TWR Senge Yongdzin January 2018Tenzin Wangyal Rinpoche with his son, Senghe, and teacher, H.E. Yongdzin Tenzin Namdak RinpocheSo, there are a number of ways to understand and approach the teachings of longevity. And I think all of them are equally important to understand. The first view that I mentioned is the idea of deathless essence. This is important to understand because at some point you are not going to avoid death. You can avoid the struggle with death; you can avoid the fear of death; you can achieve peace with death; but you can not avoid death itself. If you are doing the practice of longevity to try to prolong life and delay death, that's fine, but not with the deep desire to avoid death entirely. That is just mistaken.

I've seen so many people in my life, again and again, unwilling or unable to accept death. They don't have any peace with death – it just happens to them. Some people even come to the stage where cognitively they are not able to feel or see anymore; they are not able to feel their fear anymore. In that place they simply become numb, and then death just happens to them. But it's not like they have peace with it, where they are in a position to die in peace. This seems difficult for them. So the sense of longevity practice in cases like this would be to find some rest in the space that simply accepts that death is approaching.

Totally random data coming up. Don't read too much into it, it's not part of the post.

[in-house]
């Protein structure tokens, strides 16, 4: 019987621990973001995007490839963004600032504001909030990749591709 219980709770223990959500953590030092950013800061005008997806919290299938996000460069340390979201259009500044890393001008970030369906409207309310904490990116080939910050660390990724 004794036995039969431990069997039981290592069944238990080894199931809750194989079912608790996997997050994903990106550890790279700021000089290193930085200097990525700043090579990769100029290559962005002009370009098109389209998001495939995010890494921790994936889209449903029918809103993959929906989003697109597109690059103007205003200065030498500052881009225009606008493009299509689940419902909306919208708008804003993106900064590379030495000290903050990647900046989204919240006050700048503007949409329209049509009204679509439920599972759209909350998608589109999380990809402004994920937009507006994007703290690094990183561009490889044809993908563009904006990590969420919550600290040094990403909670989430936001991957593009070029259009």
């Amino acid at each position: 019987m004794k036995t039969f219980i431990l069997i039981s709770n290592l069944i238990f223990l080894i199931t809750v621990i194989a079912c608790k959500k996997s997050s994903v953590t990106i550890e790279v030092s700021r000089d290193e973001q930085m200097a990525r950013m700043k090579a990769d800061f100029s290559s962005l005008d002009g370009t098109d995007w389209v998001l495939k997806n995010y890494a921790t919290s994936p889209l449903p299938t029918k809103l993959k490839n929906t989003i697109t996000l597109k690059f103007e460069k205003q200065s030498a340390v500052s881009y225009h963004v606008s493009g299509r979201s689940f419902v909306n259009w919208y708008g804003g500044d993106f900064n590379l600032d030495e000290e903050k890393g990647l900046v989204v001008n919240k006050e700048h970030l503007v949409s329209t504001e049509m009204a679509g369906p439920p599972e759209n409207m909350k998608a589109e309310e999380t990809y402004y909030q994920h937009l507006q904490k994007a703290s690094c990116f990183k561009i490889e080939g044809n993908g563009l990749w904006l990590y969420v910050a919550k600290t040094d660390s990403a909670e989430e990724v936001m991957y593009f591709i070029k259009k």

However, longevity is not only about death. For example, there are circumstances in your life, things that you wish were different. Just look at your life and you will see many of them. Whatever it is for you, you wish it were different. But it has not been different for all these years, and very likely, it will not be different for the rest of your life. The only thing that can be different is the way you look at it – to be completely okay with whatever it is, to be completely not bothered by it. You are not only not bothered by it, but you are completely okay with it. You are not only okay with it, but you have a feeling of peace with it. You are not only feeling peace with it, but you are kind of every now and then enjoying it secretly. You are not only enjoying it, but at some point you can't imagine how your life will grow without that situation or that famous person being a big part of your development. Not only that, but you might begin to see that situation and that person as the greatest, truest opportunity for self-development in this lifetime. That situation and person is transformed. From struggle to peace, from blockages to opportunity – that's the work. So death is like that. Circumstances are like that.